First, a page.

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Improved annotation of C. elegans microRNAs by deep sequencing reveals structures associated with processing by Drosha and Dicer

By M. Bryan Warf, W. Evan Johnson and Brenda L. Bass


MicroRNAs (miRNAs) are small regulatory RNAs that are essential in all studied metazoans. Research has focused on the prediction and identification of novel miRNAs, while little has been done to validate, annotate, and characterize identified miRNAs. Using Illumina sequencing, ∼20 million small RNA sequences were obtained from Caenorhabditis elegans. Of the 175 miRNAs listed on the miRBase database, 106 were validated as deriving from a stem–loop precursor with hallmark characteristics of miRNAs. This result suggests that not all sequences identified as miRNAs belong in this category of small RNAs. Our large data set of validated miRNAs facilitated the determination of general sequence and structural characteristics of miRNAs and miRNA precursors. In contrast to previous observations, we did not observe a preference for the 5′ nucleotide of the miRNA to be unpaired compared to the 5′ nucleotide of the miRNA*, nor a preference for the miRNA to be on either the 5′ or 3′ arm of the miRNA precursor stem–loop. We observed that steady-state pools of miRNAs have fairly homogeneous termini, especially at their 5′ end. Nearly all mature miRNA–miRNA* duplexes had two nucleotide 3′ overhangs, and there was a preference for a uracil in the first and ninth position of the mature miRNA. Finally, we observed that specific nucleotides and structural distortions were overrepresented at certain positions adjacent to Drosha and Dicer cleavage sites. Our study offers a comprehensive data set of C. elegans miRNAs and their precursors that significantly decreases the uncertainty associated with the identity of these molecules in existing databases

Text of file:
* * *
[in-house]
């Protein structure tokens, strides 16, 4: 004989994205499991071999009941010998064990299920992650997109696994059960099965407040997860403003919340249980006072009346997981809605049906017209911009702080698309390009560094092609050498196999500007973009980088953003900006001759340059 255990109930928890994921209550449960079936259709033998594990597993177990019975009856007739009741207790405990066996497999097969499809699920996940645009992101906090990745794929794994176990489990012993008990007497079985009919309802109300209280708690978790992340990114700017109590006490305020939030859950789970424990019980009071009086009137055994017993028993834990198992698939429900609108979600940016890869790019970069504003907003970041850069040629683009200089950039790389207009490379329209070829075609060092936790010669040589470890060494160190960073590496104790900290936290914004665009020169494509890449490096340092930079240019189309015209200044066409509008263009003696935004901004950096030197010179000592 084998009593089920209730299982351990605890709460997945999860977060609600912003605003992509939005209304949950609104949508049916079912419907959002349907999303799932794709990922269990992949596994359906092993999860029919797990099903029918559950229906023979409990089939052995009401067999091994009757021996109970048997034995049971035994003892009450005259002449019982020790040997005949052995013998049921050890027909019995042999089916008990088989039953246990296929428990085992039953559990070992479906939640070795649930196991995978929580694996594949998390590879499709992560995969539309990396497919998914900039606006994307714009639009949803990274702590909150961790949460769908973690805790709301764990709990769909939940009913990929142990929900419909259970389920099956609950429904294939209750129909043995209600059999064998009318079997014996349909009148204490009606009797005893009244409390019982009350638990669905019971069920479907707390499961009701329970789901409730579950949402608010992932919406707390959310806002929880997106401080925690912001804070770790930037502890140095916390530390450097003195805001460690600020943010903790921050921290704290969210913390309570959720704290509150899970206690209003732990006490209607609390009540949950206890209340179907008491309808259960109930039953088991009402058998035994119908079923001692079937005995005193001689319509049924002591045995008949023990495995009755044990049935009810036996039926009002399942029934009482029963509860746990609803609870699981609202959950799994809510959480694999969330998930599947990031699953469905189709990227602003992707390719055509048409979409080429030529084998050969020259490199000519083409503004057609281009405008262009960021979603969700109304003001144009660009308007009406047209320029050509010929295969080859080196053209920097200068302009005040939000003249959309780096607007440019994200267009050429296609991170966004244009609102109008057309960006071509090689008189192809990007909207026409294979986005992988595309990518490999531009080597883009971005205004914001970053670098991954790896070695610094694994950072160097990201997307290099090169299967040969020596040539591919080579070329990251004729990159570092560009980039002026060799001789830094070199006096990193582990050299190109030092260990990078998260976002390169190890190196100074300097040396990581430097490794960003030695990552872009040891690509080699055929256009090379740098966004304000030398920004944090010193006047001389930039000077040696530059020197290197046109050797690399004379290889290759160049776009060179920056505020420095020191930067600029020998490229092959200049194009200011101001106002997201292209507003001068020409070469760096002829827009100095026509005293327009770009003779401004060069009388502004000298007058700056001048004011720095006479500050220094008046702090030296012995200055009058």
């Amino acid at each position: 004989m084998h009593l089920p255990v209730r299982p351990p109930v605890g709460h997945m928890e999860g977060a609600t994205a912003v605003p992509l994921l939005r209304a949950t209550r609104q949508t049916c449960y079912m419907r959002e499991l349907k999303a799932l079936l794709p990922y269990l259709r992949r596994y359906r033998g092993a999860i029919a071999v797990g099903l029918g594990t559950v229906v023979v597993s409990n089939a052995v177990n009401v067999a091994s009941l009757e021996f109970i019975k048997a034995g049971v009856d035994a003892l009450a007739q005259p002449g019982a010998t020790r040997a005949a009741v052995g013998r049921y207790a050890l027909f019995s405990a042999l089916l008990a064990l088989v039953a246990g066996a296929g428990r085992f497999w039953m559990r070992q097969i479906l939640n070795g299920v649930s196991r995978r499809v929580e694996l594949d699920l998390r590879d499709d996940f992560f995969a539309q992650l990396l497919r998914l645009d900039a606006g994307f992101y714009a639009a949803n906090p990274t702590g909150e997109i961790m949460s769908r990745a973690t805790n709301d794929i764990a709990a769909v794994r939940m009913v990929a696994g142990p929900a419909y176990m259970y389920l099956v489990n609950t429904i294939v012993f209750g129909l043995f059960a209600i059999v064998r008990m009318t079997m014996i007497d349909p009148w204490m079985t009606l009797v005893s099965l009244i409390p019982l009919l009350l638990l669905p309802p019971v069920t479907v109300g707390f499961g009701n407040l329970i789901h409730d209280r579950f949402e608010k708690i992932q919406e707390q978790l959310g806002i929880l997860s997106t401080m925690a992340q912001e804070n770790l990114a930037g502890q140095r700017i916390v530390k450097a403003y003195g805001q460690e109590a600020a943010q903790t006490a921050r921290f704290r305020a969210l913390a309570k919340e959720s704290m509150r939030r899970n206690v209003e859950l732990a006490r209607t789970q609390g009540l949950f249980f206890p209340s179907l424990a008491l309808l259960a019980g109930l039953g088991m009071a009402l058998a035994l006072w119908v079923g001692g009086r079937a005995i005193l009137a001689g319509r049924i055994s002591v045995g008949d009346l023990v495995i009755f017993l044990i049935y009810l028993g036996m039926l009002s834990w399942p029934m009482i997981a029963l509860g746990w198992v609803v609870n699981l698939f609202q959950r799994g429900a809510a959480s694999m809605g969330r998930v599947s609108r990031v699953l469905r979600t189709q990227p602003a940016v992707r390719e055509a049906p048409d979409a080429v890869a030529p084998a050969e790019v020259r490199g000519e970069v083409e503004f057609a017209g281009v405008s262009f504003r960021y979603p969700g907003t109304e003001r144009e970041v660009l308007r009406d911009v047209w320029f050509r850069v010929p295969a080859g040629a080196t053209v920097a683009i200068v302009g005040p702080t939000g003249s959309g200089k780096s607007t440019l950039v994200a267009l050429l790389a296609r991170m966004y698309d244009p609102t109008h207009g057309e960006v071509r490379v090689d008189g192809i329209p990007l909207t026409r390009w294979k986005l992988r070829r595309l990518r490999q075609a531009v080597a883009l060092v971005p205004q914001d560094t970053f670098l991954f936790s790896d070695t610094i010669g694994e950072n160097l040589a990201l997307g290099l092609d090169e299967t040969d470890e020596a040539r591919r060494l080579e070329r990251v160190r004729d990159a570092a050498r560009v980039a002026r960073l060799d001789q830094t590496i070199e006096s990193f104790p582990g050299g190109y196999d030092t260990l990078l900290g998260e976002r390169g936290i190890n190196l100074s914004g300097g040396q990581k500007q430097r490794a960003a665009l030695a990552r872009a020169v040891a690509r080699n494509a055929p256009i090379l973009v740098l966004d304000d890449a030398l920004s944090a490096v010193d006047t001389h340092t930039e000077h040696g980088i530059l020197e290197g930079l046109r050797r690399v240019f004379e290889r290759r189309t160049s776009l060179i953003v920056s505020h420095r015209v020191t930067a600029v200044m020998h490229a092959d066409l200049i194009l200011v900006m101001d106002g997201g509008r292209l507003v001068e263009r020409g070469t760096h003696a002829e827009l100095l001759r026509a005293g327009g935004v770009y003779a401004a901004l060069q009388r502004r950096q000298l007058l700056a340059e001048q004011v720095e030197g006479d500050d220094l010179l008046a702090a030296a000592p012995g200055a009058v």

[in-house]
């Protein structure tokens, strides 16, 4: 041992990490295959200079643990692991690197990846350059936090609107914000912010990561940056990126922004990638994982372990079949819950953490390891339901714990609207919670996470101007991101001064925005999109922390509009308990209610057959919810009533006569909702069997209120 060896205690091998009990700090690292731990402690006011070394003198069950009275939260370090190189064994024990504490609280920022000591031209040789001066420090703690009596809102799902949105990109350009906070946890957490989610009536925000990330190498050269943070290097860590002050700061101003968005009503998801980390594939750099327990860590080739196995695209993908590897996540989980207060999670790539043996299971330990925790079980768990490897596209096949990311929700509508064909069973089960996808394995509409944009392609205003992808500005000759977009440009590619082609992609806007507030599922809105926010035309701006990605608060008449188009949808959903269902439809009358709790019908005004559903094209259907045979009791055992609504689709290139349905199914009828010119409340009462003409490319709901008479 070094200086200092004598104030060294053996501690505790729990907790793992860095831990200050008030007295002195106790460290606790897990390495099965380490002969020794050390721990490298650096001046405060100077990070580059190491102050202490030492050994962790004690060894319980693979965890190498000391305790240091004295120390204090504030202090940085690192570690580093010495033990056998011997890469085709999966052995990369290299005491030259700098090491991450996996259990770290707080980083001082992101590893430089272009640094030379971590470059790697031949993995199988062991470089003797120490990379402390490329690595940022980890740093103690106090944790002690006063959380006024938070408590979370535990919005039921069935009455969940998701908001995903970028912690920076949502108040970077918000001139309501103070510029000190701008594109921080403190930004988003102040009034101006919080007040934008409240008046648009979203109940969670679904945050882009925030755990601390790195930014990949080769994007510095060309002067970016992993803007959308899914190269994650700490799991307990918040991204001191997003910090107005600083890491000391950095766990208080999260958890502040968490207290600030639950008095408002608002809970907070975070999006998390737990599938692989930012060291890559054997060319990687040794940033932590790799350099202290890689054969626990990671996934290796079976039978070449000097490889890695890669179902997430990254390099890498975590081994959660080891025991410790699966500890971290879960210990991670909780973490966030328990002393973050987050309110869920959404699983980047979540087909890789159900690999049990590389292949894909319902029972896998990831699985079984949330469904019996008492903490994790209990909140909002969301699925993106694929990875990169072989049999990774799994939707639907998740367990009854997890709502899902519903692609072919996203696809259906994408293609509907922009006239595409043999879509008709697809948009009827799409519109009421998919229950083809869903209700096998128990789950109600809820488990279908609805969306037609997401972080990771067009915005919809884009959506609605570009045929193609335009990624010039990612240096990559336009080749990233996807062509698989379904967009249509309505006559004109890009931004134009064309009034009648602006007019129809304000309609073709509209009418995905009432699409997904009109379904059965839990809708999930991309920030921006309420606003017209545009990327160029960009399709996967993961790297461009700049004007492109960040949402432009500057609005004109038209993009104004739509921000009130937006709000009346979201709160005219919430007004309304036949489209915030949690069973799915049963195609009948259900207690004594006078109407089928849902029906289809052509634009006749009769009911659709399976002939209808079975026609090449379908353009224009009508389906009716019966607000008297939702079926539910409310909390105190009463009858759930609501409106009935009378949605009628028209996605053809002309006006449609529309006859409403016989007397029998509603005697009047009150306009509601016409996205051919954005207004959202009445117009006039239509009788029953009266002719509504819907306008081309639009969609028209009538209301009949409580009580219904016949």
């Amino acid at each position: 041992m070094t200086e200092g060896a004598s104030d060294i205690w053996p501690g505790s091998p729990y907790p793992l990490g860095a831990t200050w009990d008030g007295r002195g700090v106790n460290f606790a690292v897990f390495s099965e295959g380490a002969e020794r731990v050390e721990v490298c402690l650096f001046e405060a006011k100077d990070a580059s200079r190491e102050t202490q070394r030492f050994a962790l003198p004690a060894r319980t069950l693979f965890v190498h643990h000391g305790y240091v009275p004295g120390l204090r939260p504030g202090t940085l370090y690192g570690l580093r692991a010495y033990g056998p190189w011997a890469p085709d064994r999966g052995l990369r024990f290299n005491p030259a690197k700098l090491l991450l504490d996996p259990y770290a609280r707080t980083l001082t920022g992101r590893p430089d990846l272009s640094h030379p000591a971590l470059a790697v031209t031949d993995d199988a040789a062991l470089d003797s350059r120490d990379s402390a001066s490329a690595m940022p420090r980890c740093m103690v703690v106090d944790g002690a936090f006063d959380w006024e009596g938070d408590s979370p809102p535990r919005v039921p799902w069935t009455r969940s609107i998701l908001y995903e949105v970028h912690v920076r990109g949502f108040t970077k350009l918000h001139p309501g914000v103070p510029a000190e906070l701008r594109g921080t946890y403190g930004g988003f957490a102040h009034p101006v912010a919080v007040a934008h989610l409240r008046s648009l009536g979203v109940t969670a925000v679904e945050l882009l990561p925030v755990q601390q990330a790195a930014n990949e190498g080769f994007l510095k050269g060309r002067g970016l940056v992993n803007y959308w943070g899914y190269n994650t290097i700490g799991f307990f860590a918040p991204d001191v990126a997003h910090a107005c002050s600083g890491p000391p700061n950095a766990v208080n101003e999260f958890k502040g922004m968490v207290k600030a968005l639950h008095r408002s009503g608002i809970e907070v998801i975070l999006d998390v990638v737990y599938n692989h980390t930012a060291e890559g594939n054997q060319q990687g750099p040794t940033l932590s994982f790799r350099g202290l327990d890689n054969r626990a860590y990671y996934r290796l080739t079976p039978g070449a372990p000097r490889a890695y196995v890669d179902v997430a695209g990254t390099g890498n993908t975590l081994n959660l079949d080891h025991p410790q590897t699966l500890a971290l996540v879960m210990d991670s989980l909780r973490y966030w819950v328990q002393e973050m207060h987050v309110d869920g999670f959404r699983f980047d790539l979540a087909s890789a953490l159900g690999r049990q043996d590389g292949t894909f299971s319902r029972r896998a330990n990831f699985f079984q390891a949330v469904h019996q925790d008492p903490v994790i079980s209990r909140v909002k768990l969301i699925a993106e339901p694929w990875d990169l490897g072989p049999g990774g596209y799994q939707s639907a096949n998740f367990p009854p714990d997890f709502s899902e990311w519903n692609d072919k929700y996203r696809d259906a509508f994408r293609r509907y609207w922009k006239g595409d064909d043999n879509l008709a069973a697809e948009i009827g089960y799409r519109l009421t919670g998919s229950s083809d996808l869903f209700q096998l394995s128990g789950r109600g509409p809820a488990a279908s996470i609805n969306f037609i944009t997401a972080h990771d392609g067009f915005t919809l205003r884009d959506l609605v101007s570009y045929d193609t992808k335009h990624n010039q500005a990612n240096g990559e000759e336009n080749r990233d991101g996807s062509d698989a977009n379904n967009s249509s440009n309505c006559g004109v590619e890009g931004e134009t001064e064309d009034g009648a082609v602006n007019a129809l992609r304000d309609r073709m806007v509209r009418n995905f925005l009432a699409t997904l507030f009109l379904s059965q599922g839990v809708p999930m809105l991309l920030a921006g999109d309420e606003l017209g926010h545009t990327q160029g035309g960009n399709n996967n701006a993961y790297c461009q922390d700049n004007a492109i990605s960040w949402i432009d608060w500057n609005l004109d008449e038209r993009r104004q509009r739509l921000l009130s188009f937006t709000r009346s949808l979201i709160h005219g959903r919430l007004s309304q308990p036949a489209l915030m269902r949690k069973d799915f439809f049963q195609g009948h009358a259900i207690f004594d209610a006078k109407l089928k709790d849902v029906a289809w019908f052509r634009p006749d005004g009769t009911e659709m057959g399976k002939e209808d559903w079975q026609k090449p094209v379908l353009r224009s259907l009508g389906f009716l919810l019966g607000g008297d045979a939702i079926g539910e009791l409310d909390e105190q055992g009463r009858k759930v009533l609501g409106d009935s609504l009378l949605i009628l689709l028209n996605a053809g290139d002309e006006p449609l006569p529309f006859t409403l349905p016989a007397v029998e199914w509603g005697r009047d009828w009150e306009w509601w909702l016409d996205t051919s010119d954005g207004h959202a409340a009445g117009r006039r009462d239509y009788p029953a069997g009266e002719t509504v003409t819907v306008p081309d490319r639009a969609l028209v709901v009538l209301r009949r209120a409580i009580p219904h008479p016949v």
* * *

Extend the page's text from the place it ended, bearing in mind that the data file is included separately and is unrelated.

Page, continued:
Topics: Bioinformatics
Publisher: Cold Spring Harbor Laboratory Press
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Provided by: PubMed Central
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